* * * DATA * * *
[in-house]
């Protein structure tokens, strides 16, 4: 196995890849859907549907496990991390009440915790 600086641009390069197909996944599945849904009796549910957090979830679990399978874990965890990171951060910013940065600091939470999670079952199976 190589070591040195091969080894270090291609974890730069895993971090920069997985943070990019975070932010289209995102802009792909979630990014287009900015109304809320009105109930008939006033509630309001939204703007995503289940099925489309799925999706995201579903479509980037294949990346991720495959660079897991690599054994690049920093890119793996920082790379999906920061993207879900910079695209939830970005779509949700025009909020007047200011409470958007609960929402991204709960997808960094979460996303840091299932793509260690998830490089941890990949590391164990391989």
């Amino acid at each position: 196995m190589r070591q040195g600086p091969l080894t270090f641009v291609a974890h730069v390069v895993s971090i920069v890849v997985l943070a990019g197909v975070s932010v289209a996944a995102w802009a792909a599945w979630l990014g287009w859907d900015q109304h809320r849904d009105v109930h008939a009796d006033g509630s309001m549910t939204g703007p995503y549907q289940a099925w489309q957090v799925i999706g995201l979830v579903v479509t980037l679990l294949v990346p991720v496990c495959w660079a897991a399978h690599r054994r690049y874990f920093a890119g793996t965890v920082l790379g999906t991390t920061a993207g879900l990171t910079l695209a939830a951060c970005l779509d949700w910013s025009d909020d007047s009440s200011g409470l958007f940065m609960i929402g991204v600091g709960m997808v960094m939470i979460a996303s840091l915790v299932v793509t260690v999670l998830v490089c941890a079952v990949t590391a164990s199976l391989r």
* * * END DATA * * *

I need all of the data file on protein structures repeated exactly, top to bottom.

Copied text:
[in-house]
């Protein structure tokens, strides 16, 4: 196995890849859907549907496990991390009440915790 600086641009390069197909996944599945849904009796549910957090979830679990399978874990965890990171951060910013940065600091939470999670079952199976 190589070591040195091969080894270090291609974890730069895993971090920069997985943070990019975070932010289209995102802009792909979630990014287009900015109304809320009105109930008939006033509630309001939204703007995503289940099925489309799925999706995201579903479509980037294949990346991720495959660079897991690599054994690049920093890119793996920082790379999906920061993207879900910079695209939830970005779509949700025009909020007047200011409470958007609960929402991204709960997808960094979460996303840091299932793509260690998830490089941890990949590391164990391989």
């Amino acid at each position: 196995m190589r070591q040195g600086p091969l080894t270090f641009v291609a974890h730069v390069v895993s971090i920069v890849v997985l943070a990019g197909v975070s932010v289209a996944a995102w802009a792909a599945w979630l990014g287009w859907d900015q109304h809320r849904d009105v109930h008939a009796d006033g509630s309001m549910t939204g703007p995503y549907q289940a099925w489309q957090v799925i999706g995201l979830v579903v479509t980037l679990l294949v990346p991720v496990c495959w660079a897991a399978h690599r054994r690049y874990f920093a890119g793996t965890v920082l790379g999906t991390t920061a993207g879900l990171t910079l695209a939830a951060c970005l779509d949700w910013s025009d909020d007047s009440s200011g409470l958007f940065m609960i929402g991204v600091g709960m997808v960094m939470i979460a996303s840091l915790v299932v793509t260690v999670l998830v490089c941890a079952v990949t590391a164990s199976l391989r």